Apollo 10

  • Leave the Earth’s atmosphere
  • Orbit the Earth
  • Travel to the Moon
    • Mid-course corrections
  • Orbit the Moon
    • Communications on the far side of the moon
    • Undock LM from CSM
  • Land on the Moon
    • LM descent
    • LM land
  • Re-enter an orbit of the Moon
    • LM ascent
    • Dock LM to CSM
  • Travel to the Earth
  • Orbit the Earth
  • Land on the Earth

The Apollo 10 mission encompassed all aspects of an actual crewed lunar landing, except the landing. It was the first flight of a complete, crewed Apollo spacecraft to operate around the moon. Objectives included a scheduled eight-hour lunar orbit of the separated lunar module, or LM, and descent to about nine miles off the moon's surface before ascending for rendezvous and docking with the command and service module, or CSM, in about a 70-mile circular lunar orbit. Pertinent data to be gathered in this landing rehearsal dealt with the lunar potential, or gravitational effect, to refine the Earth-based crewed spaceflight network tracking techniques, and to check out LM programmed trajectories and radar, and lunar flight control systems. Twelve television transmissions to Earth were planned. All mission objectives were achieved.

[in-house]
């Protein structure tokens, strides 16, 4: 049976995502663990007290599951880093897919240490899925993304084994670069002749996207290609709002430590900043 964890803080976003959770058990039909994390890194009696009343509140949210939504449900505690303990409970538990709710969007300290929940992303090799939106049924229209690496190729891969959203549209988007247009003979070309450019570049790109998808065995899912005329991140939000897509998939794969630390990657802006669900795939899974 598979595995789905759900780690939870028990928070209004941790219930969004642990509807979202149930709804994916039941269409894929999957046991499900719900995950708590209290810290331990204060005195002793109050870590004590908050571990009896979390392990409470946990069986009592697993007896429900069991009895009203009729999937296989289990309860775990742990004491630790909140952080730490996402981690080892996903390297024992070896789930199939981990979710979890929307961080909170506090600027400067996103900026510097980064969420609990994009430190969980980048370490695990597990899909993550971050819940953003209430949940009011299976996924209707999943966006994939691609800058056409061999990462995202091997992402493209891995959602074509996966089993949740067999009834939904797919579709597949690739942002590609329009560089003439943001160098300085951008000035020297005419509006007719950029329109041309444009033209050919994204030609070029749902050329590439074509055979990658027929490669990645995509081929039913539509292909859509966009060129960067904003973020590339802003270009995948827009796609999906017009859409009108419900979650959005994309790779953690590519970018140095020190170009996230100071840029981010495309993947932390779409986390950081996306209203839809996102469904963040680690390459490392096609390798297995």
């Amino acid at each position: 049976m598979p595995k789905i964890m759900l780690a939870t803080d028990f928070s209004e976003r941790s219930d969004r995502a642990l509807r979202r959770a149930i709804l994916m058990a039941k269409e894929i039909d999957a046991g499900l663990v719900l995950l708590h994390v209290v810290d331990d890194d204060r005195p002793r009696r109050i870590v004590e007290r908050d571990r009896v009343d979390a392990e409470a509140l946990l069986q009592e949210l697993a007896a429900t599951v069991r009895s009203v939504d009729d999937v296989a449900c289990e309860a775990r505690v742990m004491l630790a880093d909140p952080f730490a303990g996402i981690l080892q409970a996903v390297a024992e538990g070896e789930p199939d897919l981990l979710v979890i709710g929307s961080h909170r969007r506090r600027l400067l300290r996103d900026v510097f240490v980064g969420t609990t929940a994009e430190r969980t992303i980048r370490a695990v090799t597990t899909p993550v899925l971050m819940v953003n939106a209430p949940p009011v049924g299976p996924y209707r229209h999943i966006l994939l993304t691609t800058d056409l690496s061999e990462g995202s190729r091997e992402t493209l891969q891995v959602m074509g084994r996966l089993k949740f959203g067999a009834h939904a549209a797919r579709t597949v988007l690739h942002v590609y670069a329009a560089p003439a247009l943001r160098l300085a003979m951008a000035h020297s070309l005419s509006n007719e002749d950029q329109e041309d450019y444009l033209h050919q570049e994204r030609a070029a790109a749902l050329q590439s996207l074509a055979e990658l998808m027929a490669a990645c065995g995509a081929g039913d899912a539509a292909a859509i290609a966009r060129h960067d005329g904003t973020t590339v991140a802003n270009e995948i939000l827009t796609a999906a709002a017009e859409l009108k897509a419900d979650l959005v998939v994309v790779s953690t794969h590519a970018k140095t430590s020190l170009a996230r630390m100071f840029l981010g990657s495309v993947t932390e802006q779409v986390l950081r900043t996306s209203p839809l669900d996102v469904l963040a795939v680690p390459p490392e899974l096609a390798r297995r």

Apollo 11

  • Leave the Earth’s atmosphere
  • Orbit the Earth
  • Travel to the Moon
    • Mid-course corrections
  • Orbit the Moon
    • Communications on the far side of the moon
    • Undock LM from CSM
  • Land on the Moon
    • LM descent
    • LM land
  • Re-enter an orbit of the Moon
    • LM ascent
    • Dock LM to CSM
  • Travel to the Earth
  • Orbit the Earth
  • Land on the Earth

The primary objective of Apollo 11 was to complete a national goal set by President John F. Kennedy on May 25, 1961: perform a crewed lunar landing and return to Earth.

The last problem to be solved was the actual landing on the moon.  In the series of Apollo missions, all other problems had incrementally been shown to be solved.

An Agile Mindset in House Construction

New Construction

One of the arguments purporting to negate the logic of agile principles comes from the analogy of building a house.  It is said that no one in their right mind would build a house incrementally - finishing a bathroom, then finishing a kitchen, then finsihing a bedroom etc.   There's no value in the house until the entire house is finished, which is why they are constructed based on task sequence effeciency: all structural followed by all plumbing followed by all electrical etc.